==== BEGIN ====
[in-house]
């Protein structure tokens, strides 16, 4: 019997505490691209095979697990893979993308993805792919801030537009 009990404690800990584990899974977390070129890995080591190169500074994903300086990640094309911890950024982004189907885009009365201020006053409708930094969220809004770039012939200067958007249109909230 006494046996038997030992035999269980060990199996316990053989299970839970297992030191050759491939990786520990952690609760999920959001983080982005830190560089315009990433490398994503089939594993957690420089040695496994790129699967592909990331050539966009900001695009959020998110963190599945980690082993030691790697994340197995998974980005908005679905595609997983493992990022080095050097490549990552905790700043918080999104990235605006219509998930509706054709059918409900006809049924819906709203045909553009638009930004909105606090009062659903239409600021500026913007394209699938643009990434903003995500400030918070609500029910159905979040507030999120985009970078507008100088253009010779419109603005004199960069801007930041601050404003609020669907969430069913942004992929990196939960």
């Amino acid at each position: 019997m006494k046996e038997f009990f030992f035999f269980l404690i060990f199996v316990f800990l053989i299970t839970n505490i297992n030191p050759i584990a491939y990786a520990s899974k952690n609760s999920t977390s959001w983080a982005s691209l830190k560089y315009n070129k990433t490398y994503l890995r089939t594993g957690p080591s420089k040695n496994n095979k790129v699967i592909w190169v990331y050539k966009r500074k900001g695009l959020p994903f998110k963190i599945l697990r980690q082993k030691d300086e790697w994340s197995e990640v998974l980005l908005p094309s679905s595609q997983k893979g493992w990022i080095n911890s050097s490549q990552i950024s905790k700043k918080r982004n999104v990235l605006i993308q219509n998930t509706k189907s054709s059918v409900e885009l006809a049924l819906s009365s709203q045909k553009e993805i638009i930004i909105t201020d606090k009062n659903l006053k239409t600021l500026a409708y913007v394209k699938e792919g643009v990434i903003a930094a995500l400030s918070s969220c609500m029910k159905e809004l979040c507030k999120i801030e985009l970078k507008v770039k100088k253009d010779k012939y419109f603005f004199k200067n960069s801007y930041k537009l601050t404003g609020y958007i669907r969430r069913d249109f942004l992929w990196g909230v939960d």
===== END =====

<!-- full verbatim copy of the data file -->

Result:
[in-house]
């Protein structure tokens, strides 16, 4: 019997505490691209095979697990893979993308993805792919801030537009 009990404690800990584990899974977390070129890995080591190169500074994903300086990640094309911890950024982004189907885009009365201020006053409708930094969220809004770039012939200067958007249109909230 006494046996038997030992035999269980060990199996316990053989299970839970297992030191050759491939990786520990952690609760999920959001983080982005830190560089315009990433490398994503089939594993957690420089040695496994790129699967592909990331050539966009900001695009959020998110963190599945980690082993030691790697994340197995998974980005908005679905595609997983493992990022080095050097490549990552905790700043918080999104990235605006219509998930509706054709059918409900006809049924819906709203045909553009638009930004909105606090009062659903239409600021500026913007394209699938643009990434903003995500400030918070609500029910159905979040507030999120985009970078507008100088253009010779419109603005004199960069801007930041601050404003609020669907969430069913942004992929990196939960």
């Amino acid at each position: 019997m006494k046996e038997f009990f030992f035999f269980l404690i060990f199996v316990f800990l053989i299970t839970n505490i297992n030191p050759i584990a491939y990786a520990s899974k952690n609760s999920t977390s959001w983080a982005s691209l830190k560089y315009n070129k990433t490398y994503l890995r089939t594993g957690p080591s420089k040695n496994n095979k790129v699967i592909w190169v990331y050539k966009r500074k900001g695009l959020p994903f998110k963190i599945l697990r980690q082993k030691d300086e790697w994340s197995e990640v998974l980005l908005p094309s679905s595609q997983k893979g493992w990022i080095n911890s050097s490549q990552i950024s905790k700043k918080r982004n999104v990235l605006i993308q219509n998930t509706k189907s054709s059918v409900e885009l006809a049924l819906s009365s709203q045909k553009e993805i638009i930004i909105t201020d606090k009062n659903l006053k239409t600021l500026a409708y913007v394209k699938e792919g643009v990434i903003a930094a995500l400030s918070s969220c609500m029910k159905e809004l979040c507030k999120i801030e985009l970078k507008v770039k100088k253009d010779k012939y419109f603005f004199k200067n960069s801007y930041k537009l601050t404003g609020y958007i669907r969430r069913d249109f942004l992929w990196g909230v939960d």